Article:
However, while Ryan Fitzpatrick is 1-0 as a starter this season, it’s been a disappointing campaign for a Tampa Bay squad that was expecting to be playoff contenders after barely missing the postseason a year ago. Apart from the injury, Winston himself has not shown the development many thought he would in his third-year in the league. The 23 year-old has continued to turn the ball over this season (6 INT, 5 fumbles) and has accumulated a career-worst QBR of 41.3 in 8 games this season.

  • The Packers lost two running backs in today’s win over the division rival Bears. Ty Montgomery left the game with an apparent rib injury, according to Rob Demovsky of ESPN.com. While not ideal, it’s an ailment we’ve seen him overcome earlier in the season. But while his outlook remains unclear, Ian Rapoport of NFL.com hears that fellow back Aaron Jones looks to have a sprained MCL. Rapoport reports that the rookie will undergo an MRI on Monday, but has likely avoided a serious injury, even though he may miss a few weeks regardless. Third-string running back Jamaal Williams finished out the contest, but look for the team to add more depth to the position during this coming week.
  • Rapoport also passes along that Falcons running back Devonta Freeman was forced into concussion protocol during the first quarter of today’s game vs. Dallas. One of the best running backs in the NFL last year, Freeman has taken a step back along with the entire Atlanta offense in 2017. Predictably, Tevin Coleman got the bulk of the carries after Freeman left the game, and would be in line for major work in the team’s Monday night tilt vs. the Seahawks next week should Freeman not clear concussion protocol before then.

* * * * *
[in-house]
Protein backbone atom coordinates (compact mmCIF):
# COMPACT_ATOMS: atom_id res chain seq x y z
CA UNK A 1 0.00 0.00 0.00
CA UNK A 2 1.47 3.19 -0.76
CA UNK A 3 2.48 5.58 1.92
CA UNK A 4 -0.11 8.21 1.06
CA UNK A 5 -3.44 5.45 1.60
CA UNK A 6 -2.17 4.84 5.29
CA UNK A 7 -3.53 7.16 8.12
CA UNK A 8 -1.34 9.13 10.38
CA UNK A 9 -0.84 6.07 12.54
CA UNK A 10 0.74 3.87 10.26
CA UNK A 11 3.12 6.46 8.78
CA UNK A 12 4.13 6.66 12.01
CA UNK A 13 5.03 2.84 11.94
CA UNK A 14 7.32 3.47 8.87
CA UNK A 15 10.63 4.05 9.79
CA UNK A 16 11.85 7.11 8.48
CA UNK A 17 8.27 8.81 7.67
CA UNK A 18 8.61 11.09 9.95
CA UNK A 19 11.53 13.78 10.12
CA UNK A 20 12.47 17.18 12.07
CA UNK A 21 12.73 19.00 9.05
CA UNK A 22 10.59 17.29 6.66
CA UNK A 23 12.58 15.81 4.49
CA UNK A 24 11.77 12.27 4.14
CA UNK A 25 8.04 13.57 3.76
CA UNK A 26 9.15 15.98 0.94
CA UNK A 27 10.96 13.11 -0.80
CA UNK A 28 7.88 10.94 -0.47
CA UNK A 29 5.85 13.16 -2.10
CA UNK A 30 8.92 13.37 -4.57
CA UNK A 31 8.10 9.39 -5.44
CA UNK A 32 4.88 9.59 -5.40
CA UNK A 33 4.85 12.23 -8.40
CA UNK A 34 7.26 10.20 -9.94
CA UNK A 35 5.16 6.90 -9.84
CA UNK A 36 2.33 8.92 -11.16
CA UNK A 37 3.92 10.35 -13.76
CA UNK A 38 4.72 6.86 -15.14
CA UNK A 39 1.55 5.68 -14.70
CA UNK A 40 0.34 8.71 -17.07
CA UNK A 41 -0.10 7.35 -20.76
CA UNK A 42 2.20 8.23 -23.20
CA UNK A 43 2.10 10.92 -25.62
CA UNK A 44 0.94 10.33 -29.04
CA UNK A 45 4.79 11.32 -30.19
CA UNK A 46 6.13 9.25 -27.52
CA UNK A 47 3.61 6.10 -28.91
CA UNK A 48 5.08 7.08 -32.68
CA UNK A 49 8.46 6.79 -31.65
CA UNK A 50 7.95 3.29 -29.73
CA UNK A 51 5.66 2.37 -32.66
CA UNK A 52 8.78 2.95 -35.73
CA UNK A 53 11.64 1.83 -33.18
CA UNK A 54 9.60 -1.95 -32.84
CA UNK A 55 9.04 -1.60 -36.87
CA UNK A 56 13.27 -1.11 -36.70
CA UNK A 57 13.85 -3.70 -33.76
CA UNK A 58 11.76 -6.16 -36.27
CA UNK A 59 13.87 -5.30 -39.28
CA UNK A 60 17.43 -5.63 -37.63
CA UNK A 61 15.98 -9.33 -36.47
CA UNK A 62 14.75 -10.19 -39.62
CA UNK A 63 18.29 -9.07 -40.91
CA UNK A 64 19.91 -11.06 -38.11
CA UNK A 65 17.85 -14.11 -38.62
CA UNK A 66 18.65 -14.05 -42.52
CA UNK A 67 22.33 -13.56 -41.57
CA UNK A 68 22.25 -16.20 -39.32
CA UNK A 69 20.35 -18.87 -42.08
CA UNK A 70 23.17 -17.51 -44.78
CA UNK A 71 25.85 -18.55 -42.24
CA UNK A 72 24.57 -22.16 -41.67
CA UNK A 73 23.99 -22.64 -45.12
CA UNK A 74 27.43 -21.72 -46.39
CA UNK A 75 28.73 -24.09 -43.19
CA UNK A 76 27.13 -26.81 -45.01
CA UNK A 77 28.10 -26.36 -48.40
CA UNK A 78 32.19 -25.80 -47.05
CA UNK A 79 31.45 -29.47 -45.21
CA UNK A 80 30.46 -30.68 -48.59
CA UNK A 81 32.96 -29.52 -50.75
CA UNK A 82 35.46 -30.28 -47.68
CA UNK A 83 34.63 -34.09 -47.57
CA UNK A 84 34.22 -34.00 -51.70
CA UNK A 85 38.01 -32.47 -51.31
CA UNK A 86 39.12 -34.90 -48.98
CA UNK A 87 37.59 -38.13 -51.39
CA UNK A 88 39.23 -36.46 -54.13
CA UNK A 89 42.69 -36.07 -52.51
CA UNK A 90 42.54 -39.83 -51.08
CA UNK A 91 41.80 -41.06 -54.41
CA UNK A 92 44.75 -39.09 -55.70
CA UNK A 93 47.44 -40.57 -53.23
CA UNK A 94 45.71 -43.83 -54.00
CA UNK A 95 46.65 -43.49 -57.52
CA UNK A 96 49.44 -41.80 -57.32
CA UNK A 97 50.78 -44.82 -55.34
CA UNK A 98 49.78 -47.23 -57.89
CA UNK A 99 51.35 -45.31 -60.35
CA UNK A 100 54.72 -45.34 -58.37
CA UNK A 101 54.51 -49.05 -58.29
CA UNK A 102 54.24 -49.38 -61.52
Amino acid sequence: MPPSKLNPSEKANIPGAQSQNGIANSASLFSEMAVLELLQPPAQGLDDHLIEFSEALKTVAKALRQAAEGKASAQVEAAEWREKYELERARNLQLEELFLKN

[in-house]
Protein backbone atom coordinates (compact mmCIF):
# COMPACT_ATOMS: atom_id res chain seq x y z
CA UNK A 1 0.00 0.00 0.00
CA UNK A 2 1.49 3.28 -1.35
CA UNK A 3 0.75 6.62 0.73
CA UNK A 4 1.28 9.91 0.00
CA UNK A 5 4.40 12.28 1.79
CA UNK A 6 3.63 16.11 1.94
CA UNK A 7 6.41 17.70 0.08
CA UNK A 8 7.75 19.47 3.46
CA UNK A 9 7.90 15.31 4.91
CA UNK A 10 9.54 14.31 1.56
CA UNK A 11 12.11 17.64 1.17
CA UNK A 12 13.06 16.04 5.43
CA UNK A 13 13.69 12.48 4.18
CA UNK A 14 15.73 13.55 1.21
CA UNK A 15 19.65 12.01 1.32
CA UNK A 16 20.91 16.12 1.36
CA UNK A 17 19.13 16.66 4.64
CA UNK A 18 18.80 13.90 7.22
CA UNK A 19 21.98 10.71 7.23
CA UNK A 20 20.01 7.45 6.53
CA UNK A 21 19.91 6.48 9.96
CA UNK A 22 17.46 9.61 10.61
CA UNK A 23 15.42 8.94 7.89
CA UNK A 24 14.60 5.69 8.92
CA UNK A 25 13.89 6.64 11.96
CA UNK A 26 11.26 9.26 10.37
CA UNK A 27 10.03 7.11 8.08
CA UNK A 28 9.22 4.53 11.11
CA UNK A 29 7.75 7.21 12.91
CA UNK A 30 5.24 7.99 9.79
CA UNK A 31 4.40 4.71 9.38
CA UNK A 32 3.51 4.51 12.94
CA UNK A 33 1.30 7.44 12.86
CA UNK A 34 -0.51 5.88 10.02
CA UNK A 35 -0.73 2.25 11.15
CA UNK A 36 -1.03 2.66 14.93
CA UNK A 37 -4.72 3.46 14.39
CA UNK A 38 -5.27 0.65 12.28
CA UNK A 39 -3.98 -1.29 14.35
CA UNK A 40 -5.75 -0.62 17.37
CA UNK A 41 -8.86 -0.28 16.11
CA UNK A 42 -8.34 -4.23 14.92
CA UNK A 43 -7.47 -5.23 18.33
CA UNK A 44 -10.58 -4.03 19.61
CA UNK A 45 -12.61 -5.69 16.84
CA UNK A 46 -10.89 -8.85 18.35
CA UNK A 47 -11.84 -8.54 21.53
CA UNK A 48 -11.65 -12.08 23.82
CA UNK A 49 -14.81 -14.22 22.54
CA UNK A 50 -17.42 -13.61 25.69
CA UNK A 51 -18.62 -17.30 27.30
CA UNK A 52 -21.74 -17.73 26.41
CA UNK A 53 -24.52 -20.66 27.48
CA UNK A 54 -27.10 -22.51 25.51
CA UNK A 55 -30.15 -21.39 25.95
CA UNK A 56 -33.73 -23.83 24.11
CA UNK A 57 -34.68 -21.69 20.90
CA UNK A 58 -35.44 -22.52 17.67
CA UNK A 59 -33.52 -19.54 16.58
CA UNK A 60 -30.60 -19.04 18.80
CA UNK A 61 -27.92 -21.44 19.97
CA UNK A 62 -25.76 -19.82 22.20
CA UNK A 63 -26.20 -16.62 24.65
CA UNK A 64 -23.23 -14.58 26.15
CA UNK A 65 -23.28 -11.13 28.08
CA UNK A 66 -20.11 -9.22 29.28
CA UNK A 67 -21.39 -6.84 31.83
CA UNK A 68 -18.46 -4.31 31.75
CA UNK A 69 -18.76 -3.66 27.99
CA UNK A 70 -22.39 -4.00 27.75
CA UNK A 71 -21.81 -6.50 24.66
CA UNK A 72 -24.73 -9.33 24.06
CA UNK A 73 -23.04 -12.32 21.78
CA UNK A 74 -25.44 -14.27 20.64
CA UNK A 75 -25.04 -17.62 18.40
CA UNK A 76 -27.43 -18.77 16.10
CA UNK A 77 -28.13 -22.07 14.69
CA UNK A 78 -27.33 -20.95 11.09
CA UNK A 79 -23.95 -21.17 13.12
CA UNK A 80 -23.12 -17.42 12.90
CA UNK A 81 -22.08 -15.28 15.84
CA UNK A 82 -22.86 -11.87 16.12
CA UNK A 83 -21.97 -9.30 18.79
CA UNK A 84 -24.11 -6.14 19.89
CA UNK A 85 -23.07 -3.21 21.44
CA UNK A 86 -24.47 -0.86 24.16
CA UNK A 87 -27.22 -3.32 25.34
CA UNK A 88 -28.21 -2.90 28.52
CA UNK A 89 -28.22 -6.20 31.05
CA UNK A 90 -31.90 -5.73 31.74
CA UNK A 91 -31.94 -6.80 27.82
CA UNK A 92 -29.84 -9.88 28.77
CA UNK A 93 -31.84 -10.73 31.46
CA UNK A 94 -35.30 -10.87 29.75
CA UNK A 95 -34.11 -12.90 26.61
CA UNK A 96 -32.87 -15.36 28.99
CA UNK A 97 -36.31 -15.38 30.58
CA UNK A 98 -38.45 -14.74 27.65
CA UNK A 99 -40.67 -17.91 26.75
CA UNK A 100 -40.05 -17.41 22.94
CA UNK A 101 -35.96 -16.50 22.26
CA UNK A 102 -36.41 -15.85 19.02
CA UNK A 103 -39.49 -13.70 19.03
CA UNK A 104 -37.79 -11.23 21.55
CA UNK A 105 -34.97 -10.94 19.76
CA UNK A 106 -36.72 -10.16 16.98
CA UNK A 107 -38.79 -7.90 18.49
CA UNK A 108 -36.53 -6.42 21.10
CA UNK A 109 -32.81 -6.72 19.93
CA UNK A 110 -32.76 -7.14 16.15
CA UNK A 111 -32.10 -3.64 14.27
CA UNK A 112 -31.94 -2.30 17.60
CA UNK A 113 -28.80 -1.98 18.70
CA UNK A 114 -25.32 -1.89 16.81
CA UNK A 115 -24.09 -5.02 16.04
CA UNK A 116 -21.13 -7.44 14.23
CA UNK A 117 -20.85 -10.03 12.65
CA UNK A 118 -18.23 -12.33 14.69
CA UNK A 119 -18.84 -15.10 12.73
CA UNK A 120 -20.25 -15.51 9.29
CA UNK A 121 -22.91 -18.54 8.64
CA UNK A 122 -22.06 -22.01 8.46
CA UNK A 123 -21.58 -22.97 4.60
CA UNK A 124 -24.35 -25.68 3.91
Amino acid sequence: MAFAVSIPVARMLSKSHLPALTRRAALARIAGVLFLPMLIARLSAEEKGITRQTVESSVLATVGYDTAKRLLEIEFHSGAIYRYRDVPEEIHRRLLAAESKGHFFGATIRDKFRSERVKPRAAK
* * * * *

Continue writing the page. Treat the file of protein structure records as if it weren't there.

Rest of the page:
• The Colts suffered a concussion scare of their own when starting QB Jacoby Brissett appeared lightheaded after a big hit during today’s tilt with the Steelers. However, the second-year signal caller didn’t miss much playing time after he supposedly cleared concussion testing during the team’s subsequent defensive series. But in a twist, Brissett wasn’t available for postgame comments because he was experiencing concussion-like symptoms after the close loss, according to Mike Chappell of Indy Sports Central on Twitter. The Colts have since released a statement on their own Twitter account indicating that Brissett passed two concussion tests during the contest, but then started to experience side effects after the game. It seems like a murky situation at the moment, but at the least add this development to a number of other instances this season where there was at the least some confusion regarding the NFL’s concussion protocol.

Packers Not Planning To Add Running Back